Student suicide spike leads to increased awareness in FCPS

FAIRFAX, Va. — After a spike in student suicides, county leaders are increasing efforts to curb the problem before it grows out of control.

On Tuesday, officials told the county’s Board of Supervisors what’s been done since the Centers for Disease Control and Prevention issued a report this year that offered recommendations to Fairfax County.

The issue has drawn regional focus. The relatively new Suicide Prevention Alliance of Northern Virginia — a coalition that includes service boards from the Alexandria, Arlington, Fairfax-Falls Church, Loudoun and Prince William communities — is working to raise awareness and share resources to prevent suicide.

Student suicides in Fairfax County jumped in early 2013 — to 6.9 per 100,000, higher than the national average of 4.4.

Between the 2010-11 and 2013-14 school years, 69 percent of those who killed themselves were white; 74 percent were male.

Female students are more likely to report that they’ve considered suicide. Hispanic girls are at the highest risk for suicide and drug use, says Mary Ann Panarelli, director of the school system’s Office of Intervention and Prevention Services.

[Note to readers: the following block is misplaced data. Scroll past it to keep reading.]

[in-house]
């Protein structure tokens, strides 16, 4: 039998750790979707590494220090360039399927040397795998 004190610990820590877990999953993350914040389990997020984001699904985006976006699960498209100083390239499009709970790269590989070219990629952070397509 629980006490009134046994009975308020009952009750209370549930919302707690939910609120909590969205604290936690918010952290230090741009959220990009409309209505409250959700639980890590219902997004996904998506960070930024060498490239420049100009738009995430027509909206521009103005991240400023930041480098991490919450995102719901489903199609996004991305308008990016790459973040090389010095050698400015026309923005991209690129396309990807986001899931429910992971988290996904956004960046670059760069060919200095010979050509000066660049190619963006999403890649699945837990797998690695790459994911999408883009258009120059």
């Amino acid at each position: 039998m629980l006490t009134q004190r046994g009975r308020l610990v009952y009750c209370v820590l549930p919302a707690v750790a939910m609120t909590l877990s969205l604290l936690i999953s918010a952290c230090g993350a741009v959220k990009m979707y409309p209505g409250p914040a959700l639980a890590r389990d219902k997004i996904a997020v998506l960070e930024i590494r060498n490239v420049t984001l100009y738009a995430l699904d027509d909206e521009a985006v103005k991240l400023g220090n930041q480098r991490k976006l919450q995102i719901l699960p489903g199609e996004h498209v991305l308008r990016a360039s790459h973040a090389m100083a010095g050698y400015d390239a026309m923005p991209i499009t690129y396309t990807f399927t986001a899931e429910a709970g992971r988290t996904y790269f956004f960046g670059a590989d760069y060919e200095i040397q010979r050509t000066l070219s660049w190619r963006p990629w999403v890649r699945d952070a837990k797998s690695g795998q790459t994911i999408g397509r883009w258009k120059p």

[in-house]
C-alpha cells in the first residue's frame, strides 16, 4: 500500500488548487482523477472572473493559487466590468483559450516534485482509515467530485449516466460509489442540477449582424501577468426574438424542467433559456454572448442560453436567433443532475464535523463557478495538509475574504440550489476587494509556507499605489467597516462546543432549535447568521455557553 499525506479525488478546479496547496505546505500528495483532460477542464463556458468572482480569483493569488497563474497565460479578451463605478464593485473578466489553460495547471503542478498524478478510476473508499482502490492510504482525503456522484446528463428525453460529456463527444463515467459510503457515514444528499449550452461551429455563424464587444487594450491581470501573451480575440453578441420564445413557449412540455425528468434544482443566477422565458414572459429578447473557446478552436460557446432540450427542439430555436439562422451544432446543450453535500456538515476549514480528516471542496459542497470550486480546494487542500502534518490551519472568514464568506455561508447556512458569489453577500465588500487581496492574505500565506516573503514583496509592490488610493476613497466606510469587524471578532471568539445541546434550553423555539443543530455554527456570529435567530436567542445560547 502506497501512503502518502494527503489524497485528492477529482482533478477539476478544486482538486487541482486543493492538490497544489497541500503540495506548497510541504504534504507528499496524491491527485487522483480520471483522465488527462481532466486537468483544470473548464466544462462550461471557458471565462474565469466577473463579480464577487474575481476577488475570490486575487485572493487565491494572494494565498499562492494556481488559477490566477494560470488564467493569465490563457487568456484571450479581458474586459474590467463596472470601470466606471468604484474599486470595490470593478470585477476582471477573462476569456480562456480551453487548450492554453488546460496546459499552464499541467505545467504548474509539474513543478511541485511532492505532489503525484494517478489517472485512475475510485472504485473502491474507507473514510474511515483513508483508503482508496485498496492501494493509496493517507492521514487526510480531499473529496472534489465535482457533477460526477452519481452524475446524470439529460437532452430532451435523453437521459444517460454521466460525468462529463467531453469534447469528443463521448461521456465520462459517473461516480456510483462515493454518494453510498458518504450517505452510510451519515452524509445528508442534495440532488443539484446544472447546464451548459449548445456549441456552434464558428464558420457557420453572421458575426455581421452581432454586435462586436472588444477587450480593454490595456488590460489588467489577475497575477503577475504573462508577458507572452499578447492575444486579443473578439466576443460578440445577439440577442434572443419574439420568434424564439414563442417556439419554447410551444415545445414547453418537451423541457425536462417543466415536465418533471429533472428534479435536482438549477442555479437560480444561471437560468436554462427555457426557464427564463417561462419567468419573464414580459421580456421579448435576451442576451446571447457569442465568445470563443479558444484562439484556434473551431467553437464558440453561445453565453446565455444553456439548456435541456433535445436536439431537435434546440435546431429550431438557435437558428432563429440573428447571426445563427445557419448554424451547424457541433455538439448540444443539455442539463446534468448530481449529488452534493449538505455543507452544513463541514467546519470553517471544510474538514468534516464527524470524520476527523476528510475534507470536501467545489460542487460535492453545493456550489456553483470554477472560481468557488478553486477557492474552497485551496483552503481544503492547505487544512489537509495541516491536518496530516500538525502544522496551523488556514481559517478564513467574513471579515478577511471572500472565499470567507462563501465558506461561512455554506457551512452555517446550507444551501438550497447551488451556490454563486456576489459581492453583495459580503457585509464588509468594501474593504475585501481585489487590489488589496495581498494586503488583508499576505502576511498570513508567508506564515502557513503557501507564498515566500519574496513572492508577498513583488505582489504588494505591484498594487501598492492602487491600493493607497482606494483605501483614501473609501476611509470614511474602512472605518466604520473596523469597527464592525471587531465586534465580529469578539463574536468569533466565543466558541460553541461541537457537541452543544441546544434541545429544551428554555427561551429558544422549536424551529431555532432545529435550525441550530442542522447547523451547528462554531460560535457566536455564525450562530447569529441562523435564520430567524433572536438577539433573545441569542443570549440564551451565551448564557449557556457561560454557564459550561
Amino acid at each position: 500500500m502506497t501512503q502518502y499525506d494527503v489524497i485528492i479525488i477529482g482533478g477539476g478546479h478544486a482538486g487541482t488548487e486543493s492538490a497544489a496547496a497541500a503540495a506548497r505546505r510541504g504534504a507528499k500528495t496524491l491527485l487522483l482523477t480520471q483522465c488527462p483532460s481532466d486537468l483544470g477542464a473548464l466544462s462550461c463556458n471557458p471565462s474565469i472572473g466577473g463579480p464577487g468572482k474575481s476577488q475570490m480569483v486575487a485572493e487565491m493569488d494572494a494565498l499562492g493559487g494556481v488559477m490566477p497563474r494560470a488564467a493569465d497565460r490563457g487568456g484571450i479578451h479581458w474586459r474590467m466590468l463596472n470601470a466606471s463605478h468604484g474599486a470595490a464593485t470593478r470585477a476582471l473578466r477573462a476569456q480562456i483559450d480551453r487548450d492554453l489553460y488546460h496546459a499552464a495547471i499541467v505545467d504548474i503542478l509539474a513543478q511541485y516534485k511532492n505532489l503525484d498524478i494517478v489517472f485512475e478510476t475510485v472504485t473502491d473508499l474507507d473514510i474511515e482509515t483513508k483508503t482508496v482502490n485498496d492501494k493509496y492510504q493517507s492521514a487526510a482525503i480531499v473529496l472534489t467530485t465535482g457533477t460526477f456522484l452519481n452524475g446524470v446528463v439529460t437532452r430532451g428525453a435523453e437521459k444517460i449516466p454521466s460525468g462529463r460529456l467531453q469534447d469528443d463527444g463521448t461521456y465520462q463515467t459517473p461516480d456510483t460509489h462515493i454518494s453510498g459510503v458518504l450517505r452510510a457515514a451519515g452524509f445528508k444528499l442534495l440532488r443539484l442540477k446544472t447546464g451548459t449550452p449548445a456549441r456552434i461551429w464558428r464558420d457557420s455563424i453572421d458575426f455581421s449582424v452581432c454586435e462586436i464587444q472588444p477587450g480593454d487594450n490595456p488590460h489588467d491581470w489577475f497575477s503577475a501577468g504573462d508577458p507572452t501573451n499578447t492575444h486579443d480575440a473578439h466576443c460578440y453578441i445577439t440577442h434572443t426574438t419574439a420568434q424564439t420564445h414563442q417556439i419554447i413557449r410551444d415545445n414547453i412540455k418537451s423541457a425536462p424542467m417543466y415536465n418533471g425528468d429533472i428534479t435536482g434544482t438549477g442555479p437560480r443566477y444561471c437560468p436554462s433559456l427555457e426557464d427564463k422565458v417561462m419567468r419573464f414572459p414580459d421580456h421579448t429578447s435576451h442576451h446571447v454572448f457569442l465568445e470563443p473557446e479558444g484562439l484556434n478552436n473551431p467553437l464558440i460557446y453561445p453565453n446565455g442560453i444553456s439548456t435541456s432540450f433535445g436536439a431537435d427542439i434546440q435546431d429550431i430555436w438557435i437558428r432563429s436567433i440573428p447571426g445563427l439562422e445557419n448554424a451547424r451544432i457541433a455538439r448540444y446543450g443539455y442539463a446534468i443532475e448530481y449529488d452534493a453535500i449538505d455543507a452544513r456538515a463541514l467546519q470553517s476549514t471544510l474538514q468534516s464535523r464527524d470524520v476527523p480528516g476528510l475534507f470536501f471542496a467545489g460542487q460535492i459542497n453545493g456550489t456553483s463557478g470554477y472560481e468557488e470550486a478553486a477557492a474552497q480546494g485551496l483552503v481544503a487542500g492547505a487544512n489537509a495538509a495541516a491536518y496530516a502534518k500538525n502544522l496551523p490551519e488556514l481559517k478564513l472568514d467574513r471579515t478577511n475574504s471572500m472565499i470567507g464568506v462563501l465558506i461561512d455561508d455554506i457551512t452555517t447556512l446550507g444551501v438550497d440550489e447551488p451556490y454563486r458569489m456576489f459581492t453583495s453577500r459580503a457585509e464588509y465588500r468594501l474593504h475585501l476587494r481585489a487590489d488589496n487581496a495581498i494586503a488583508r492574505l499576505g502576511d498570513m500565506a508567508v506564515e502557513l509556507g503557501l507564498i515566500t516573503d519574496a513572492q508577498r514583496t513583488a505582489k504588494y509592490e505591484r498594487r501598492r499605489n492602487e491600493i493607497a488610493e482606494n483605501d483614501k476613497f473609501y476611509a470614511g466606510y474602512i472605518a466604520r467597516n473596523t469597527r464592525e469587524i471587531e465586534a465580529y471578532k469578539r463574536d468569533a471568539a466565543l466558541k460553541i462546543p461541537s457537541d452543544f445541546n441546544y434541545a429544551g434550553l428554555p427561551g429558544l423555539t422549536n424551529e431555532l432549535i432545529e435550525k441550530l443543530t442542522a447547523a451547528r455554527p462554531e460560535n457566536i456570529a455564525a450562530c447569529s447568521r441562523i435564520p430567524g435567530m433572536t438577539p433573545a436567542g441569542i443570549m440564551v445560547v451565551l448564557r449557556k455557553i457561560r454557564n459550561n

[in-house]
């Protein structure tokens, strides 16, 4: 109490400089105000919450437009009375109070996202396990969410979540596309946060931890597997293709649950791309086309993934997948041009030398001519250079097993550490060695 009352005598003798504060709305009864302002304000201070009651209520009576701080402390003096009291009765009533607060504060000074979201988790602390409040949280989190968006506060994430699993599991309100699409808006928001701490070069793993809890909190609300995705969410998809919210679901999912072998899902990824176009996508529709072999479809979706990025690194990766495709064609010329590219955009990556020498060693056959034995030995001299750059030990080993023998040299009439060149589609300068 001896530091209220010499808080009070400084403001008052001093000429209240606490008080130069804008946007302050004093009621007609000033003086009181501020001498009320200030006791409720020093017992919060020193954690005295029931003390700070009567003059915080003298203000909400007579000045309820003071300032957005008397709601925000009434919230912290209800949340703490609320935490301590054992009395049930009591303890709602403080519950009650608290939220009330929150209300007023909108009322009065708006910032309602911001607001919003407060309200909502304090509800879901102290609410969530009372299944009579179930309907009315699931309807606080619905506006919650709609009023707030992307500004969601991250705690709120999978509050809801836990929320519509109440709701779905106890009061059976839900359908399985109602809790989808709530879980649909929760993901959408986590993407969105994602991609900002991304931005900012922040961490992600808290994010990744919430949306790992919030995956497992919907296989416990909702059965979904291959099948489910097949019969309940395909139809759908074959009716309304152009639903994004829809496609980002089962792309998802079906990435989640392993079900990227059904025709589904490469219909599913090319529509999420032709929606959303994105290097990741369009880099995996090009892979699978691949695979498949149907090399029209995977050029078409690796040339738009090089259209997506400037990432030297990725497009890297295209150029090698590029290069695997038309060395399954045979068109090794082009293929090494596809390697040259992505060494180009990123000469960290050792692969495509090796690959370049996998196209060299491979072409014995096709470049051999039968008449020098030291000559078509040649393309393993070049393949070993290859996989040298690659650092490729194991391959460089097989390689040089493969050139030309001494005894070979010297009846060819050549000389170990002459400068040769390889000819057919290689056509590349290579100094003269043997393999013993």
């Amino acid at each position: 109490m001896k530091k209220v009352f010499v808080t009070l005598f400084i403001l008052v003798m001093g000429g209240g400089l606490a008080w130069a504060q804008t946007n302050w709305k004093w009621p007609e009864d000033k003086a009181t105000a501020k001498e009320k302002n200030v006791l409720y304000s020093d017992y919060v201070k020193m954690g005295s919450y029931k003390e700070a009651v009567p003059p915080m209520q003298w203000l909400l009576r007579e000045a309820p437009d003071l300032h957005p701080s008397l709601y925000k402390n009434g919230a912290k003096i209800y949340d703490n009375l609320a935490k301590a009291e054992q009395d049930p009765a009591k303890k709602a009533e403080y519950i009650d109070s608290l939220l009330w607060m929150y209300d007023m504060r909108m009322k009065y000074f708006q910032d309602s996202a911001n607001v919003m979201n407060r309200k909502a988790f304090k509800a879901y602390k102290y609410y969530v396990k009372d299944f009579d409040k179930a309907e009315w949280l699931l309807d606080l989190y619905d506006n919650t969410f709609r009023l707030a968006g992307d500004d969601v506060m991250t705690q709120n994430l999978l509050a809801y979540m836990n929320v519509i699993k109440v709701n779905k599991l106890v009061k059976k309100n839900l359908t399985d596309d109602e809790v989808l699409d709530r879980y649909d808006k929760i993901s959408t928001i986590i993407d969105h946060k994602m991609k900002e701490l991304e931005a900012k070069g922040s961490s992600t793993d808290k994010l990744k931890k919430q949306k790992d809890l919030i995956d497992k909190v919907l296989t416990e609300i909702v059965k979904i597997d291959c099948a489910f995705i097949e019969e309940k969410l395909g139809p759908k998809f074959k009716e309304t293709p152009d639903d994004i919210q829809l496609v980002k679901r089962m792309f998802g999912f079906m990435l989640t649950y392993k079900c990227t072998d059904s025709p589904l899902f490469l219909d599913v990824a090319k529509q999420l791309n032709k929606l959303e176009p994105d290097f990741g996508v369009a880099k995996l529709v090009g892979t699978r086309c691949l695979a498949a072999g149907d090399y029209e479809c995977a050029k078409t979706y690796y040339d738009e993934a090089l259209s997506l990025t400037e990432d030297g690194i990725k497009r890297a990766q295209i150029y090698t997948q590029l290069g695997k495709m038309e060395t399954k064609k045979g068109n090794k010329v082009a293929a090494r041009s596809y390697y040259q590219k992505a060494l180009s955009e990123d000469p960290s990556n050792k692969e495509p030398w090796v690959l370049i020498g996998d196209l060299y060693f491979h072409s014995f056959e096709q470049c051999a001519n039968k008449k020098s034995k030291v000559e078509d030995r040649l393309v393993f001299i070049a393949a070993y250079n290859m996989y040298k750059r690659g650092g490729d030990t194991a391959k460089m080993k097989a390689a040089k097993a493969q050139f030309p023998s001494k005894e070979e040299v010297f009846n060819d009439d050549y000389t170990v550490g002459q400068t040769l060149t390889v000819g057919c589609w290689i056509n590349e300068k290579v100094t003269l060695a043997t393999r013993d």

Some 31 percent of high school sophomores and 32 percent of seniors reported feeling sad or hopeless. That’s a higher percentage than the state and national averages in the 2013 Youth Survey.

Conversely, students at lower risk tend to get more than six hours of sleep and feel safe at school. They get help from their parents and have ways to solve problems.

“I’ve really had to delve in at each school, and then go and have the conversation with the principal and talk about the different dynamics that might be going on, and how we might be addressing them,” Panarelli says.

Panarelli says the district has changed policies in the last few years to immediately alert principals and counselors to the “sudden death” of students — whether it’s a suicide or a car crash. In years past, students may have heard about the death on social media, but school staff wouldn’t have known about it and wouldn’t be prepared to address it.

Jesse Ellis, prevention manager of the Fairfax County Department of Neighborhood and Community Services, says training for teachers, parents and coaches can help people recognize when students have mental health issues. In turn, the adults can identify best ways to get help for kids.

Seventy-two percent of students who killed themselves between 2010 and 2014 were identified as having a mental health issue. One key, Ellis says, is to make sure full treatment actually occurs.

“The outward signs may get better, and they often do get better with treatment, but often if that lapses — if you stop taking your medication or you stop going to therapy — they can resurface,” Ellis says. “So encouraging people and loved ones to stay involved and stay within their regimen, and continue seeking help and continue talking to people — that makes a huge difference.”

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